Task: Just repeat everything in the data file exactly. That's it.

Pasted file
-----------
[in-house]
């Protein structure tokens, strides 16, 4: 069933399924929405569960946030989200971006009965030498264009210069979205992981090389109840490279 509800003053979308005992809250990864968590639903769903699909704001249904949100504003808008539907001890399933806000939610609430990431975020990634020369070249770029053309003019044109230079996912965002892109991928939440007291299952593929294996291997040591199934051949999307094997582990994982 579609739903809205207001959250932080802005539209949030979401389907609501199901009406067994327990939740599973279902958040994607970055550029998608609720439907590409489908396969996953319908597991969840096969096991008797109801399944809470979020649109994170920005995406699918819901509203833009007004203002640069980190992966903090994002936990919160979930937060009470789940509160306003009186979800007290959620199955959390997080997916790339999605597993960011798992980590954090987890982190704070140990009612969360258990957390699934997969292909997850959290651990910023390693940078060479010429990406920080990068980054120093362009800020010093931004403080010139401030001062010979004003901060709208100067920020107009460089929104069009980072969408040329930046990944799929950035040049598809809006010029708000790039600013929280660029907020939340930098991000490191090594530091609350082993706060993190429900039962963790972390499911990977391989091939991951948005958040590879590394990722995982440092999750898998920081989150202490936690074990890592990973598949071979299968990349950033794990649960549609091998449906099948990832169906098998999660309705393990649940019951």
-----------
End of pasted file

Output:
[in-house]
């Protein structure tokens, strides 16, 4: 069933399924929405569960946030989200971006009965030498264009210069979205992981090389109840490279 509800003053979308005992809250990864968590639903769903699909704001249904949100504003808008539907001890399933806000939610609430990431975020990634020369070249770029053309003019044109230079996912965002892109991928939440007291299952593929294996291997040591199934051949999307094997582990994982 579609739903809205207001959250932080802005539209949030979401389907609501199901009406067994327990939740599973279902958040994607970055550029998608609720439907590409489908396969996953319908597991969840096969096991008797109801399944809470979020649109994170920005995406699918819901509203833009007004203002640069980190992966903090994002936990919160979930937060009470789940509160306003009186979800007290959620199955959390997080997916790339999605597993960011798992980590954090987890982190704070140990009612969360258990957390699934997969292909997850959290651990910023390693940078060479010429990406920080990068980054120093362009800020010093931004403080010139401030001062010979004003901060709208100067920020107009460089929104069009980072969408040329930046990944799929950035040049598809809006010029708000790039600013929280660029907020939340930098991000490191090594530091609350082993706060993190429900039962963790972390499911990977391989091939991951948005958040590879590394990722995982440092999750898998920081989150202490936690074990890592990973598949071979299968990349950033794990649960549609091998449906099948990832169906098998999660309705393990649940019951």